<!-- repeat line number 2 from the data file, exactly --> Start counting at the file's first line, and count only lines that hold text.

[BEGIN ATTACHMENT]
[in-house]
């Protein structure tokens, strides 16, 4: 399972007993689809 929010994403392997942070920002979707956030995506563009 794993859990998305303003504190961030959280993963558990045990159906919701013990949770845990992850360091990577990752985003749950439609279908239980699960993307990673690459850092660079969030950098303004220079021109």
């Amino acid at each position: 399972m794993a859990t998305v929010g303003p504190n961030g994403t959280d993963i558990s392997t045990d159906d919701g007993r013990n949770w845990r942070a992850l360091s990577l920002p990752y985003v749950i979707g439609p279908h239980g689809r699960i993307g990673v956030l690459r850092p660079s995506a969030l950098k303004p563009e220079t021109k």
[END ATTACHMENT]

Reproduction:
């Protein structure tokens, strides 16, 4: 399972007993689809 929010994403392997942070920002979707956030995506563009 794993859990998305303003504190961030959280993963558990045990159906919701013990949770845990992850360091990577990752985003749950439609279908239980699960993307990673690459850092660079969030950098303004220079021109």